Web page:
Live Chat
1-888-369-5603 44-20-7183-0318 61-28-014-8214

Film History term paper

In writing college term papers, research papers or essays, let's get you to a sample of the custom essays to be delivered to the students as they avail of our quality services. It is expected to meet the relevant requirements of a particular institute. Here it is:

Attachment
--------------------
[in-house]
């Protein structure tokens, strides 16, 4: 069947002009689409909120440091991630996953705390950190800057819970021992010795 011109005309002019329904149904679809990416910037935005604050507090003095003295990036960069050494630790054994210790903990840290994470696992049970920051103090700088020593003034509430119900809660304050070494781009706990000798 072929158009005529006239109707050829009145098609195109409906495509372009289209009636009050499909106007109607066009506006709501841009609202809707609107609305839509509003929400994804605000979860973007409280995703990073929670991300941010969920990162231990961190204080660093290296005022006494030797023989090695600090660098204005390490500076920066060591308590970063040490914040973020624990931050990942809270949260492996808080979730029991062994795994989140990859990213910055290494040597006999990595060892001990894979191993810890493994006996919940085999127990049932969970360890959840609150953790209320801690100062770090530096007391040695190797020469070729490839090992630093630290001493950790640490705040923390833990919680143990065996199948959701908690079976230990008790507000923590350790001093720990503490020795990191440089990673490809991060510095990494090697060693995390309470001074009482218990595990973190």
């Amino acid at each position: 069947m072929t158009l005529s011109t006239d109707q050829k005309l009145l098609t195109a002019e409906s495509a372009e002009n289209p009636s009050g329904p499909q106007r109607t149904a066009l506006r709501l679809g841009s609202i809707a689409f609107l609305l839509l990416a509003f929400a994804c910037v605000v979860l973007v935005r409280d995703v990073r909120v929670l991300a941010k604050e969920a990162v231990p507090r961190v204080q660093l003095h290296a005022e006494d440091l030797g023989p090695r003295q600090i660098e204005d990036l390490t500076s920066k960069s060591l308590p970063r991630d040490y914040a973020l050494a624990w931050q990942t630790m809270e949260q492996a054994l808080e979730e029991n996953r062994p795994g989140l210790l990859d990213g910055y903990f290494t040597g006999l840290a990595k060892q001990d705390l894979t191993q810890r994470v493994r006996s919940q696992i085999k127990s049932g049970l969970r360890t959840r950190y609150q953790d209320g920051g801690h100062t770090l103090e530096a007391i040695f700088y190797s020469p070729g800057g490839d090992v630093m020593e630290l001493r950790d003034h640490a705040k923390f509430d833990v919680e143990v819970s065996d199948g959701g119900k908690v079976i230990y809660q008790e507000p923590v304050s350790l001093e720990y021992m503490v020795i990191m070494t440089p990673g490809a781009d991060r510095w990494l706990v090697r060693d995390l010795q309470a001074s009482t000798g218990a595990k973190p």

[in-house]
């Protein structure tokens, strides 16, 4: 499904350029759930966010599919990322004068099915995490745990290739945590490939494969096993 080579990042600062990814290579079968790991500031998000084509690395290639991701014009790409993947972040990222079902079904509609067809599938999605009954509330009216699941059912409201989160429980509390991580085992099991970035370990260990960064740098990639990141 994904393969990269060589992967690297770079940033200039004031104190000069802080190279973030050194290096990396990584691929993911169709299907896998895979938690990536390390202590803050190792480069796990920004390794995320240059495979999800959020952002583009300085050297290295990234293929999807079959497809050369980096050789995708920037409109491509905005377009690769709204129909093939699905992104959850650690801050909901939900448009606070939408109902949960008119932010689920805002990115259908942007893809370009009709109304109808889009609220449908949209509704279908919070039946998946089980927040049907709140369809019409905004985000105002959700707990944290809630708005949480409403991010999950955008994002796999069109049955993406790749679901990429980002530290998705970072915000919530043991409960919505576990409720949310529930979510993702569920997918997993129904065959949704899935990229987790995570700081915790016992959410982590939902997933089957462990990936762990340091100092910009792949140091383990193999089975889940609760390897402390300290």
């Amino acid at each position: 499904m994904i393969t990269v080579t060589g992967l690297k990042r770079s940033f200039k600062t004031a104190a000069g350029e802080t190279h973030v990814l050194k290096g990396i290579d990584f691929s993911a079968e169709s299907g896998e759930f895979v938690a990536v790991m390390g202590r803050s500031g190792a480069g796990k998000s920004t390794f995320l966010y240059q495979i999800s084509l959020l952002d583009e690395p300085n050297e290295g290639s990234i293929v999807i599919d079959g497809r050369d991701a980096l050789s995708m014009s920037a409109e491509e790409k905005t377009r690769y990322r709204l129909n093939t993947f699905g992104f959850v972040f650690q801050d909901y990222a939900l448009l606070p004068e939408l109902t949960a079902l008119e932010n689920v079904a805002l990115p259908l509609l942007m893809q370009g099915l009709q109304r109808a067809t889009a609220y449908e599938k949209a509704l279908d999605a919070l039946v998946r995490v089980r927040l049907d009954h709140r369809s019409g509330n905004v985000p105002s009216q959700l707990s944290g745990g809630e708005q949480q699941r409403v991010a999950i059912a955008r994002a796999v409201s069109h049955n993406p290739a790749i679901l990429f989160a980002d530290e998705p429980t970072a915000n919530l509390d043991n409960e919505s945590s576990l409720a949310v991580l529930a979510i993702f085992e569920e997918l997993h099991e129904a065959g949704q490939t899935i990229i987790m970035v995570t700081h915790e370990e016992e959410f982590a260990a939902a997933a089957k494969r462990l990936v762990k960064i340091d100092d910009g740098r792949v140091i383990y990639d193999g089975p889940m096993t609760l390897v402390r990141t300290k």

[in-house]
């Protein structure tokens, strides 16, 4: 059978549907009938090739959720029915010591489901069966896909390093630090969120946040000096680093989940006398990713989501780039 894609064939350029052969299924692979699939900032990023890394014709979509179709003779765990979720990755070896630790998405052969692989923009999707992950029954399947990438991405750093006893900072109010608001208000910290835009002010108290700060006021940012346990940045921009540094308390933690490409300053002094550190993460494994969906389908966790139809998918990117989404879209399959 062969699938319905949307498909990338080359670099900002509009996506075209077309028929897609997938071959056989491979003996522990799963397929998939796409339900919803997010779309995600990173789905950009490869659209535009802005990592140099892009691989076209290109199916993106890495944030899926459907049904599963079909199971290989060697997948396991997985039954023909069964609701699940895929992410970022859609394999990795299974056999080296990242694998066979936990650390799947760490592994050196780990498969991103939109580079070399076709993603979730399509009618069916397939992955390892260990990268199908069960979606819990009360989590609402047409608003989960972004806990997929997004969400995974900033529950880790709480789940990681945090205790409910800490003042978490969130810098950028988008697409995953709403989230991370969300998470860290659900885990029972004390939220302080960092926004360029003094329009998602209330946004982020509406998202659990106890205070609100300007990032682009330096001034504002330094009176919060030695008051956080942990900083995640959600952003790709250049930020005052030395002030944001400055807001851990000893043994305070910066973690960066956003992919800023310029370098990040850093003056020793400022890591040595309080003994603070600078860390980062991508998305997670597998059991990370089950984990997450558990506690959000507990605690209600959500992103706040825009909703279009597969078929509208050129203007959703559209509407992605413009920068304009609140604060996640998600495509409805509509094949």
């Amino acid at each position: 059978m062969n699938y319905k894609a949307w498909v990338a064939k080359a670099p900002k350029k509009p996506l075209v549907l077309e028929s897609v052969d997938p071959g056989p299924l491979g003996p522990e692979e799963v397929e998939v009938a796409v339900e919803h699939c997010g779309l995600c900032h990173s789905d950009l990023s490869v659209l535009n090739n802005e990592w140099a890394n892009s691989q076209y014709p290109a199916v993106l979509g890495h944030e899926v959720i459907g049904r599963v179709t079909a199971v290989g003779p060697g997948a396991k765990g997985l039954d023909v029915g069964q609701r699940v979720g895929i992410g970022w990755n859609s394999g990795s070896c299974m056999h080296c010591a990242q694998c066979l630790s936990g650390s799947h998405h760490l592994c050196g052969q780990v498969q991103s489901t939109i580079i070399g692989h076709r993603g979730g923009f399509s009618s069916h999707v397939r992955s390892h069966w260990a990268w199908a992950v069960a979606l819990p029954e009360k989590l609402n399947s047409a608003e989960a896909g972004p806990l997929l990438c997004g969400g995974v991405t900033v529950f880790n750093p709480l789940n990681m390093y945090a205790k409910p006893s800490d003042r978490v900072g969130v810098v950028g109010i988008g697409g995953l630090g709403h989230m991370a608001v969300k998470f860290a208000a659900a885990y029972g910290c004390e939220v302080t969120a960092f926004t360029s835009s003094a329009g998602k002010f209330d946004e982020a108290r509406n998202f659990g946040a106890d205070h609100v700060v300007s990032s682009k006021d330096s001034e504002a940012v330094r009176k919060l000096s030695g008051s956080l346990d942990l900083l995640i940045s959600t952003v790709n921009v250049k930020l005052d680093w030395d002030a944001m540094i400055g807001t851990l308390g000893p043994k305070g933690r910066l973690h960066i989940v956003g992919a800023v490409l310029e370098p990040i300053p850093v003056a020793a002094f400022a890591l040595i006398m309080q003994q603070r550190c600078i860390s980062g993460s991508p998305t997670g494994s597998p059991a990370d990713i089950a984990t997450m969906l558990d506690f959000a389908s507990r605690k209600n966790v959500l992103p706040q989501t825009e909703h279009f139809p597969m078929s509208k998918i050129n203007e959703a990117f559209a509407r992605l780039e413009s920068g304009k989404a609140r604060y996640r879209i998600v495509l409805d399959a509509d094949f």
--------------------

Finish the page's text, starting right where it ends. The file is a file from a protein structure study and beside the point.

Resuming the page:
"As early as 1896, copies of films which had been hand-coloured frame by frame with very delicate brushes were available. The results achieved by this technique were often spectacular, as in the case of Georges Mlis Le Royaume des fées ( 1903), whose images have the glow of medieval miniatures. It was very difficult, however, to ensure that the colour occupied a precise area of the frame. To achieve this, Path in 1906 patented a mechanical method of colouring the base called Path color. This method, also known as 'au pochoir' in French and stencil in English, allowed for the application of half a dozen different tonalities. A far less expensive method was to give the film a uniform colour for each frame or sequence in order to reinforce the figurative effect or dramatic impact. Basically there were three ways of doing this. There was tinting, which was achieved either by applying a coloured glaze to the base, or by dipping the film in a solution of coloured dyes, or by using stock which was already coloured. Then there was toning, in which the silver in the emulsion was replaced with a coloured metallic salt, without affecting the gelatine on the film. And finally there was mordanting, a variety of toning in which the photographic emulsion was treated with a non-soluble silver salt capable of fixing an organic colouring agent. Tinting, toning, mordanting, and mechanical colouring could be combined, thus multiplying the creative possibilities of each technique. A particularly fascinating variation on tinting technique is provided by the Handschiegl Process (also known as the Wyckoff-DeMille Process, 1916-31), which was an elaborate system derived from the techniques of lithography. The first attempts (by Frederick Marshall Lee and Edward Raymond Turner) to realize colour films using the superimposition of red, green, and blue images date back to 1899. But it was only in 1906 that George Albert Smith achieved a commercially viable result with his Kinemacolor. In front of the camera Smith placed a semi-transparent disc divided into two sectors: red and blue-green. The film was then projected with the same filters at a speed of 32 frames per second, and the two primary colours were thus 'merged' in an image which showed only slight chromatic variations but produced an undeniable overall effect. Smith's invention was widely imitated and developed into three-colour systems by Gaumont in 1913 and the German Agfa Company in 1915."